The students are the newest third- and fourth-year medical students admitted to Loma Linda University Medical School, already weeks into the academic year.
"It is usually very difficult to transfer from one school to another school, but under extraordinary circumstances like this, the accrediting bodies allow us to do that," said Dr. Roger Hadley, dean of Loma Linda University Medical School.
Last month these 11 were among the 275 medical students unable to finish their education after San Juan Bautista School of Medicine in Puerto Rico lost its accreditation.
It was a tough pill to swallow for Mario Rojas, who has just one more year to go.
"It's been kind of an emotional and very tough, but luckily there've been people that are helping us out and supporting us, just like Loma Linda has," said Rojas.
Rojas says he just happened to be at Loma Linda doing a medical rotation when he learned he didn't have a school to go back to, and began asking about the possibility of transferring.
After a month in limbo students finally arrived in the Inland Empire, but they still have a long road ahead as they make up for lost time.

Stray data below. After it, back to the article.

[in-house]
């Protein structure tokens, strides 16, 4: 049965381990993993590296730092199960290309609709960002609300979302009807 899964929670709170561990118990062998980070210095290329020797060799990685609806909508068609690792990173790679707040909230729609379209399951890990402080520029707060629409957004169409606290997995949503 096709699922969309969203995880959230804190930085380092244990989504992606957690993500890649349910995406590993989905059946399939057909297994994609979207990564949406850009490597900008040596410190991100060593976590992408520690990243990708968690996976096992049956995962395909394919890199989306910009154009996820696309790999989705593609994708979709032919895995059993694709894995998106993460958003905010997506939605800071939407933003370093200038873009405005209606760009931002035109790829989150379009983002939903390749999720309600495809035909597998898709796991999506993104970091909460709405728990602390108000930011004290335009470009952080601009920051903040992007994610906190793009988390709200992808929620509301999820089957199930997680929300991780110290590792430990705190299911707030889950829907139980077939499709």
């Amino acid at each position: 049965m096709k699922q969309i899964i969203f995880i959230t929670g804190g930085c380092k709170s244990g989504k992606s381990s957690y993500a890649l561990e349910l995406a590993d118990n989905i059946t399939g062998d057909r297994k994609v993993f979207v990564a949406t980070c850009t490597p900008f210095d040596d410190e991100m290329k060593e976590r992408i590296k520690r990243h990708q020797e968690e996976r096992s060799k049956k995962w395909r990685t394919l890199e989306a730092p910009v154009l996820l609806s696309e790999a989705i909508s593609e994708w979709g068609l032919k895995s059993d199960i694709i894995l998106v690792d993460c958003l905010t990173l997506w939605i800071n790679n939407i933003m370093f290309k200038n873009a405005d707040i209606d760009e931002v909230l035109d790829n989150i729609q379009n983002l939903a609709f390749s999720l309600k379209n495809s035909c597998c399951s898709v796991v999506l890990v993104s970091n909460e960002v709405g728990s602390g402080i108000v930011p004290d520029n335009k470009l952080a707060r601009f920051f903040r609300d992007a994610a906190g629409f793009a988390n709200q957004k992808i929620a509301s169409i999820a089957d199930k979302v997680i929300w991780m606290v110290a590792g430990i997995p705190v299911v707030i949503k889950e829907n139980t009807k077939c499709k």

"They just told us we're about 20 weeks off from the schedule but they're being kind enough to make arrangements to work around that to see what they can do for us," said third-year medical student Christina Carpintero.
Thursday they were introduced to the hospital setting where they will continue their medical training.
For Rojas, who is from Torrance, it is a homecoming. But for all, including Carpintero from Puerto Rico, it is a blessing.
"Loma Linda was actually very, very nice and kind to us they were one of the ones that sped up the process because they knew how difficult it was and time was ticking we needed to move fast," said Carpintero.
They may have a lot of catching up to do - but they are thrilled to do it.